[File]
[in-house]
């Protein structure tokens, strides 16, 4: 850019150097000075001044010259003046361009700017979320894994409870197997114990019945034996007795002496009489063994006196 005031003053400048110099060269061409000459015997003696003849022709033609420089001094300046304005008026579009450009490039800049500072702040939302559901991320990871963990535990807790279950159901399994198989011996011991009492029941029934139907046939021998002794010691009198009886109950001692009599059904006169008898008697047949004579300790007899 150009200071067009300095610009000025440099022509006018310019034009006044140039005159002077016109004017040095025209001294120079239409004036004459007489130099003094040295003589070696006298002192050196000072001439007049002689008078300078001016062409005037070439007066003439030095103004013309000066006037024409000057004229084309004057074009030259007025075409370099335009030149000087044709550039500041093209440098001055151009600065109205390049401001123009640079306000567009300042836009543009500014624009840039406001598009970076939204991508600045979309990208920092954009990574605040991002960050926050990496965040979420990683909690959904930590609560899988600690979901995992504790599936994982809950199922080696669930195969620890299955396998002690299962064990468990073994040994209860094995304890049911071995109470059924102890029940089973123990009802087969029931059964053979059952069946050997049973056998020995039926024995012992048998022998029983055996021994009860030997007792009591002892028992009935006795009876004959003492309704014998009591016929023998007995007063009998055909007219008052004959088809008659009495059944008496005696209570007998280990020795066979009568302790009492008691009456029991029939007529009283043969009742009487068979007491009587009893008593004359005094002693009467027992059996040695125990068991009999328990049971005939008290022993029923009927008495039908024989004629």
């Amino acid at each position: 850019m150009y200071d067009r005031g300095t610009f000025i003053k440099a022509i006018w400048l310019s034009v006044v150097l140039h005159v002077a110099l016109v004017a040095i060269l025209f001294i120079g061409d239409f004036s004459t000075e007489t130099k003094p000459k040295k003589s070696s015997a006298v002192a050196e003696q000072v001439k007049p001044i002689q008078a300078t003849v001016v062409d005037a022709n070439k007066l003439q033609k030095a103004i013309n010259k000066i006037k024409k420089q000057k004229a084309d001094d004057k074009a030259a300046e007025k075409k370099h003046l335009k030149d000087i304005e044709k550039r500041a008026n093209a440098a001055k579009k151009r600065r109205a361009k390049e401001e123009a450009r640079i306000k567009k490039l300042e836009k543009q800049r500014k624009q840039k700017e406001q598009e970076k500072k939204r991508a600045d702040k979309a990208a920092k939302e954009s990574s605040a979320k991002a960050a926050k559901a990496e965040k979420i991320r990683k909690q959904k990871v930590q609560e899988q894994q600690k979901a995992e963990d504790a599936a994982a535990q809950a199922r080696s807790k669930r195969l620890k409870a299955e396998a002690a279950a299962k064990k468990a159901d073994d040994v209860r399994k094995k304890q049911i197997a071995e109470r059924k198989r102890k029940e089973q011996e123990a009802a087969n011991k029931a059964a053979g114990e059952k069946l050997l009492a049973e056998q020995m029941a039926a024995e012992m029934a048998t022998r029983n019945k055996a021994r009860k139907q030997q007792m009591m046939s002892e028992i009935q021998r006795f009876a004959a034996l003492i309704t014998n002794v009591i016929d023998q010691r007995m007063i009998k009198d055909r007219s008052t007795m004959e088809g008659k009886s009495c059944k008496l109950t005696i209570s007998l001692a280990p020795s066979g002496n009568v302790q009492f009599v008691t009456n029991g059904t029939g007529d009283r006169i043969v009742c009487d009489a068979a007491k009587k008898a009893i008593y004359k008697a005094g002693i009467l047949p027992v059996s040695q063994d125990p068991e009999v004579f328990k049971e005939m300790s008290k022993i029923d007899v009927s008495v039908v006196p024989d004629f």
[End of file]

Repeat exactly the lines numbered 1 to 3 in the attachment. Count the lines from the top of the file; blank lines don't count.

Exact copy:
[in-house]
């Protein structure tokens, strides 16, 4: 850019150097000075001044010259003046361009700017979320894994409870197997114990019945034996007795002496009489063994006196 005031003053400048110099060269061409000459015997003696003849022709033609420089001094300046304005008026579009450009490039800049500072702040939302559901991320990871963990535990807790279950159901399994198989011996011991009492029941029934139907046939021998002794010691009198009886109950001692009599059904006169008898008697047949004579300790007899 150009200071067009300095610009000025440099022509006018310019034009006044140039005159002077016109004017040095025209001294120079239409004036004459007489130099003094040295003589070696006298002192050196000072001439007049002689008078300078001016062409005037070439007066003439030095103004013309000066006037024409000057004229084309004057074009030259007025075409370099335009030149000087044709550039500041093209440098001055151009600065109205390049401001123009640079306000567009300042836009543009500014624009840039406001598009970076939204991508600045979309990208920092954009990574605040991002960050926050990496965040979420990683909690959904930590609560899988600690979901995992504790599936994982809950199922080696669930195969620890299955396998002690299962064990468990073994040994209860094995304890049911071995109470059924102890029940089973123990009802087969029931059964053979059952069946050997049973056998020995039926024995012992048998022998029983055996021994009860030997007792009591002892028992009935006795009876004959003492309704014998009591016929023998007995007063009998055909007219008052004959088809008659009495059944008496005696209570007998280990020795066979009568302790009492008691009456029991029939007529009283043969009742009487068979007491009587009893008593004359005094002693009467027992059996040695125990068991009999328990049971005939008290022993029923009927008495039908024989004629």
């Amino acid at each position: 850019m150009y200071d067009r005031g300095t610009f000025i003053k440099a022509i006018w400048l310019s034009v006044v150097l140039h005159v002077a110099l016109v004017a040095i060269l025209f001294i120079g061409d239409f004036s004459t000075e007489t130099k003094p000459k040295k003589s070696s015997a006298v002192a050196e003696q000072v001439k007049p001044i002689q008078a300078t003849v001016v062409d005037a022709n070439k007066l003439q033609k030095a103004i013309n010259k000066i006037k024409k420089q000057k004229a084309d001094d004057k074009a030259a300046e007025k075409k370099h003046l335009k030149d000087i304005e044709k550039r500041a008026n093209a440098a001055k579009k151009r600065r109205a361009k390049e401001e123009a450009r640079i306000k567009k490039l300042e836009k543009q800049r500014k624009q840039k700017e406001q598009e970076k500072k939204r991508a600045d702040k979309a990208a920092k939302e954009s990574s605040a979320k991002a960050a926050k559901a990496e965040k979420i991320r990683k909690q959904k990871v930590q609560e899988q894994q600690k979901a995992e963990d504790a599936a994982a535990q809950a199922r080696s807790k669930r195969l620890k409870a299955e396998a002690a279950a299962k064990k468990a159901d073994d040994v209860r399994k094995k304890q049911i197997a071995e109470r059924k198989r102890k029940e089973q011996e123990a009802a087969n011991k029931a059964a053979g114990e059952k069946l050997l009492a049973e056998q020995m029941a039926a024995e012992m029934a048998t022998r029983n019945k055996a021994r009860k139907q030997q007792m009591m046939s002892e028992i009935q021998r006795f009876a004959a034996l003492i309704t014998n002794v009591i016929d023998q010691r007995m007063i009998k009198d055909r007219s008052t007795m004959e088809g008659k009886s009495c059944k008496l109950t005696i209570s007998l001692a280990p020795s066979g002496n009568v302790q009492f009599v008691t009456n029991g059904t029939g007529d009283r006169i043969v009742c009487d009489a068979a007491k009587k008898a009893i008593y004359k008697a005094g002693i009467l047949p027992v059996s040695q063994d125990p068991e009999v004579f328990k049971e005939m300790s008290k022993i029923d007899v009927s008495v039908v006196p024989d004629f």